It’s so far up the beach, her first sandcastle. The bucket is too full. She stumbles. Water sloshes over the rim.
It’s scalding. Her leg blooms with pain.
A nurse prises the teacup from her knotted hand. He leads her slowly to a chair. It’s so far up the ward.
Tamsin wrote this story during quite a long walk.
Seventy-five-year-old Pete waved his gun, shouting, “He stole my shoes!”
Vera told the police he was wearing the “stolen” shoes. They talked Pete into turning over the gun and leaving with them.
Vera twisted the engagement ring she’d worn for 20 years as she waited for his wife to die.
Diane de Anda, a retired UCLA professor and third-generation Latina, has edited four books and published numerous articles in scholarly journals, short stories, poetry, and essays in Rosebud, Straylight, Storyteller, Pacific Review, Frogpond, Modern Haiku, Bottle Rockets, Presence, and others, eight children’s books, satires in Humor Times, and a collection of 40 flash fiction stories.
I try to be patient but it’s tough. He often forgets who I am.
And he’s acting more peculiar than ever. Last week he made a caterpillar walk on the rim of his teacup. Said it’d go on for years if you just set it straight once in a while.
Mark Farley is attempting to write 1,000,000 words in 2016. Only 7,000 to go; please wish him luck! See more at mumbletoes.blogspot.com
I don’t remember anymore.
I have a disease, but I can’t remember what it is called.
I can remember things, but they seem so long ago. From when I was younger.
Someone helps me, and I think she is special to me.
Fog rolls over me, and she is gone.
Gordon Lysen resides in Manitoba, Canada and spends his time between the city of Winnipeg and his true home at Sugar Point on Lake Manitoba. Retired from police work after some 27 years, Gordon co-authored the novel “A Deadly Blend of Souls” with his wife, Lisa. Writing and painting are Gordon’s relaxation methods when retirement becomes too stressful.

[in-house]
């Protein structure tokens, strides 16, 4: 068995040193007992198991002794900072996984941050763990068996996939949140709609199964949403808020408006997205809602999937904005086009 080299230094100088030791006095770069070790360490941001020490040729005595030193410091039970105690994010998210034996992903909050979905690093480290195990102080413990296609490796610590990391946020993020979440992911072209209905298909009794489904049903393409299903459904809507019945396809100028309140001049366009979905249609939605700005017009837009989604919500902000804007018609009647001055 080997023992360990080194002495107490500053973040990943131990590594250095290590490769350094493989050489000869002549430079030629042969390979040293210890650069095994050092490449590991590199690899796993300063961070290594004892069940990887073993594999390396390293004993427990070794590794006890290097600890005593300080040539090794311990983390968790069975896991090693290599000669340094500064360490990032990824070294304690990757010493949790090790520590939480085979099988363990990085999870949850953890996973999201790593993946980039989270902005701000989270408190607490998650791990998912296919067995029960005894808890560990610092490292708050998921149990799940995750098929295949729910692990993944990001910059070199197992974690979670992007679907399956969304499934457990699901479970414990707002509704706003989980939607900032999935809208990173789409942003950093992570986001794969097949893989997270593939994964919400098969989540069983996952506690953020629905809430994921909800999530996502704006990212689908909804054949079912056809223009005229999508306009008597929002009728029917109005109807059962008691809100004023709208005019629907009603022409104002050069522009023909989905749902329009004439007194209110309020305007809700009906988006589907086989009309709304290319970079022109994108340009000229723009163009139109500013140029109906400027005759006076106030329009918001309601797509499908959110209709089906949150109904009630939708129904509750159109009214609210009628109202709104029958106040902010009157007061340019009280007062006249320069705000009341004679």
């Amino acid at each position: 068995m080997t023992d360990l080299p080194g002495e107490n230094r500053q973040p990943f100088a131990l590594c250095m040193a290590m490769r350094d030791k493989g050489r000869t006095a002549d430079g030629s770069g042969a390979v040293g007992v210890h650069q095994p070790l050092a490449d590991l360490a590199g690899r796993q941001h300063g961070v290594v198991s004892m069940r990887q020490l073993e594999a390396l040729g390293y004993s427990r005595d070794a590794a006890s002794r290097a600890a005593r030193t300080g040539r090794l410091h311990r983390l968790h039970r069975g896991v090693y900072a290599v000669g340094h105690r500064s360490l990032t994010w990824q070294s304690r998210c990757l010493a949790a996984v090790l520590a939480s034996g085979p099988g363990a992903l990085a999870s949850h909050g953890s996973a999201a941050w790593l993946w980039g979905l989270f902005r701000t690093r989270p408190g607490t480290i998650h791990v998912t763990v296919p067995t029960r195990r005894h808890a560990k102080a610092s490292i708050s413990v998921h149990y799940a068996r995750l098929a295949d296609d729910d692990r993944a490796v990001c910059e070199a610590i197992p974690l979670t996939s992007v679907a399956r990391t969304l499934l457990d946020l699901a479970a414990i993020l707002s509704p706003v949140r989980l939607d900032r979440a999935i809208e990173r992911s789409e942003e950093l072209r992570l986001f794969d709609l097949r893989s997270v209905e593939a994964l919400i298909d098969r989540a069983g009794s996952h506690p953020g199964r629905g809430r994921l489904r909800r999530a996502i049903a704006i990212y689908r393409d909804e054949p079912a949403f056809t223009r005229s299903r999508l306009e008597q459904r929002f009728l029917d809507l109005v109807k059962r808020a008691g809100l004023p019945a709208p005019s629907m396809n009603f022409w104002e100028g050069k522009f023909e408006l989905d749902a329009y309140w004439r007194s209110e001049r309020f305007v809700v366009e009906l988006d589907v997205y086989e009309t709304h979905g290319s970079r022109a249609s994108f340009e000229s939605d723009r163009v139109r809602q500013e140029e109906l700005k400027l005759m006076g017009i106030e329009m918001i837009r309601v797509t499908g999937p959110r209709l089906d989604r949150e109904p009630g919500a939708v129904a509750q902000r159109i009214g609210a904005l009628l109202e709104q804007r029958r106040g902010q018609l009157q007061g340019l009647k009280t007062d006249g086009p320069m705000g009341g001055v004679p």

She could feel it at the very edges of her fingertips. If she reached a little more, just a little, she could grab it. She summoned the last of her strength and energy.
But it was gone.
Her doctor explained to her husband that Alzheimers is a slow degenerative disease.
Lee Otto lives in Australia with her husband, two children, and plethora of cats. At 60, after a life spent as a technical writer, she decided to find out what fiction writing is all about and enrolled in a Bachelor of Arts majoring in fiction writing. This is her first attempt at having anything fictional published.
The old woman gazed at the teddy bear, the toy goose, and the heart-shaped pillow. “Isn’t it nice that I have my family here with me?” she said.
“I am your family, Mom,” said her son.
“Well these children are nice; you are not.”
He sighed and left the room.
Carrie Danielson grew up in the Colorado Rockies. Her first career was acting, but she later became an English teacher. Now retired, she has time to devote to writing. Carrie lives in Chula Vista, is married, has four children, and spends time with her four grandchildren, four dogs, and a parrot.
Some form of dementia has stolen her brilliant mind
But has kindly left her beautiful soul.
From a hospital bed finally she knows no limits.
All worries, self-doubts have vanished,
Layers of life’s woes stripped away.
Her eyes filled with love, she sings and is happy.
Her truest self, revealed?
Lisa Lysen is having fun exploring her passion for words, hoping an adventure in writing may be somewhere in her future.
Sarah meanders, swearing, in and out of the traffic.
The cars stop and the first driver steps into the pouring rain, her makeup running with her own tears as she struggles to cover up Sarah’s nakedness with a coat.
There is a dim light of recognition in her mother’s eyes.
Allyson Salmon has had three poems printed by United Press including one in their National Poetry Antology 2015. She is married with one grown up daughter.
I don’t interrupt; that would be rude.
She’s telling me the same story of nearly drowning that I’ve heard before. She’s determined to squeeze out every memory before it’s gone.
Like my mother’s boxed wine, her memories have slowly dripped out onto the floor, and she doesn’t even know it.
R. H. Palmer lives in Southern Illinois and spends her free time listening to old records and terrorizing her cats.
When my mom remembers, she refers to me by both my first and middle name, Carol Ann. When she forgets, she asks for her daughter.
Sometimes I forget what a great mom she had been. Sometimes I remember, and give her an extra long embrace before leaving the nursing home.
Debra Danz was born and raised in Brooklyn, NY, and now resides in Switzerland with her two children. She is currently writing a book, which will be dedicated to her late husband and composed of short stories inspired by his photography. Debra participates in a club called The Writing Women of Zurich and contributes to their blog. One of Debra’s Short stories is forthcoming in The Bookends Review.